There was a distant look in the faces of the people. Most moved listlessly in the courtyard outside the station, even when the sirens sounded†
A family piled blankets over their baby in a pram. Two women dressed a shivering French bulldog in a knitted pink sweater. Several other families sat together, barricaded by large suitcases and plastic bags. They said they hadn’t slept for days because of the bombing that devastated the regions they left.
They had traveled to Lviv from towns and villages across the country, quickly packing backpacks and collecting some belongings before fleeing their homes.
Still reeling from the violence, many say they don’t know where to go. It’s a question complicated by a new Ukrainian martial law that has been rolled out. It bans, among other things, men between the ages of 18 and 60 from leaving the country.
Families considering crossing the border into Ukraine face not only the trauma of becoming refugees, but also the prospect of separating from their sons, brothers, husbands and partners.
Artem Zonenko has just arrived in Lviv from Kiev, along with his mother-in-law and daughter. They spent the night sleeping on the floor of a metro station, taking cover from the bombing and shelling of the Ukrainian capital. His wife had been in Lviv for a few days. The family plans to spend a day together before deciding whether to leave grandma, mother and child to Poland, leaving Zonenko behind.
When asked what he thought of it, he smiled desperately. “I’m not sure what to tell you. It is what it is,’ he said, pushing his family into a taxi.
The UNHCR said at least 100,000 people had left their homes in the first 24 hours of Thursday’s military strike. State media and an eyewitness said more than 7,000 cars lined up at the border crossings on the Polish border, with a queue stretching more than 30 kilometers.
Andrei, 45, looked into the distance as he took a long drag on his cigarette. He had just come from his native Odessa, in the southeast, and made up a plan to meet his Belarusian wife in Poland. ‘She is pregnant. I have to see her,’ he said, refusing to reveal his full name for security reasons. “This law makes no sense.”
The government announced the general mobilization order – including the travel ban on men – while he was on the train. It’s a crooked ball that could rock his family’s future, he said. “And then [we] got off the train and the sirens went off,” he said. “I was shocked because we weren’t even told where to take cover. I was shocked because this place is supposed to be safe.”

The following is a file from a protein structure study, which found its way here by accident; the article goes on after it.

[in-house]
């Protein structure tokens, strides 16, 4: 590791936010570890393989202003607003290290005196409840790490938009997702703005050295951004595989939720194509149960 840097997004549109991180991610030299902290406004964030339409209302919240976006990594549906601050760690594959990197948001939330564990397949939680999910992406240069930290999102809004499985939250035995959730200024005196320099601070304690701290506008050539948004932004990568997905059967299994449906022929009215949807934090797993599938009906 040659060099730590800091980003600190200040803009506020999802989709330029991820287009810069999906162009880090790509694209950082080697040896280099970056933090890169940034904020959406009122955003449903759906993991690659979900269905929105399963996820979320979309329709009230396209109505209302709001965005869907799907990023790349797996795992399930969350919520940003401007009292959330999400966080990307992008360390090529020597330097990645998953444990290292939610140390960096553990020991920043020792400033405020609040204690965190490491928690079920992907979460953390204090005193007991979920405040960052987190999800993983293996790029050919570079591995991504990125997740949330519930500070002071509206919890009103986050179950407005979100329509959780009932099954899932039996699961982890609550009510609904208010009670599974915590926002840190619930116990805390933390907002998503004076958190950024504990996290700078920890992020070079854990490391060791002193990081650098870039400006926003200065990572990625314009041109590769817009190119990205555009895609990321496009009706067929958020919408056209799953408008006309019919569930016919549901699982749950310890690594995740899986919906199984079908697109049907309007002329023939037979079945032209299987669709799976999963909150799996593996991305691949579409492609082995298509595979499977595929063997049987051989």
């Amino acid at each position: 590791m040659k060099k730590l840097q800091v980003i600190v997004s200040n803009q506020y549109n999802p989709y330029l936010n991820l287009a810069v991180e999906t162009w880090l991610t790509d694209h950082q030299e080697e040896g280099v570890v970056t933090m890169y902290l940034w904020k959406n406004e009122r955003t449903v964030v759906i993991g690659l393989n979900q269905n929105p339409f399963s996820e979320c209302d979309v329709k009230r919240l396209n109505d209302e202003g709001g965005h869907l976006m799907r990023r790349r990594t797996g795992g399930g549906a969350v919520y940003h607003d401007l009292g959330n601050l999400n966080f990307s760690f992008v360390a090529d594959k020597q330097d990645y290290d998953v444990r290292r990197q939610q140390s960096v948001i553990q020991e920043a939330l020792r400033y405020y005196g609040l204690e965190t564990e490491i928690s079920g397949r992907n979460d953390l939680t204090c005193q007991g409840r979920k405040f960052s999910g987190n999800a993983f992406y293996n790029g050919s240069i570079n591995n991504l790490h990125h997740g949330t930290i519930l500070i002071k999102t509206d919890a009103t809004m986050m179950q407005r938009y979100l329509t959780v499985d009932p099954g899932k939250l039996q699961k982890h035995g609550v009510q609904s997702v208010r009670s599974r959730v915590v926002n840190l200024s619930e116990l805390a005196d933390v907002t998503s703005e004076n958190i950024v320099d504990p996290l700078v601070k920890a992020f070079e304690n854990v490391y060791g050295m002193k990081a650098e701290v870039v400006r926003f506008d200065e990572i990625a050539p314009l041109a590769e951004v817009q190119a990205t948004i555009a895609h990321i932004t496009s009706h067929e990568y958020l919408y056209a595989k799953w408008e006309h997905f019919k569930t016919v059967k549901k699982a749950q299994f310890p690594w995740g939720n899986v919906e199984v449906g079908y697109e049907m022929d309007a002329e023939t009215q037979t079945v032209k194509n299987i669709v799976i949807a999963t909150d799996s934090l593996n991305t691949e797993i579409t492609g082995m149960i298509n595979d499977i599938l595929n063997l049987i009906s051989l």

“And now we’re being told we can’t even leave the country, while the migrants can,” he gestured to a group of foreigners nearby. “I ask you, is this fair?”
For migrants arriving in Lviv, their destination is certain: Poland or a neighboring state that will receive them.
“I don’t know where to take cover, because nowhere is safe,” said Mehmet, a Turkish resident of Ukraine, as he drags two large suitcases across the sidewalk as sirens sounded. “We’re just going out of the country.”
A group of Algerian university students arriving from Odessa frantically discussed their plans. “We’re just going to Poland,” said Takieddine, who asked not to be named in full for security reasons. “It is impossible that we stay in Ukraine.”
“We never thought this would happen in Europe. Never. Not in a million years.”
Ihor Nakonechyi, 52, is in the border town of Mostyska preparing to bring his ex-wife and daughter to Poland. He plans to drop them off at the nearby intersection and then turn back, not just because the law forbids him to leave the country, he says, but because he “can’t wait to pick up a gun” and to join the fight against the Russian forces.
“It’s hard… but I’m not bothered by the law. In fact, I think it’s the right thing to do.”
Journalist Roman Tymotsko contributed to this report.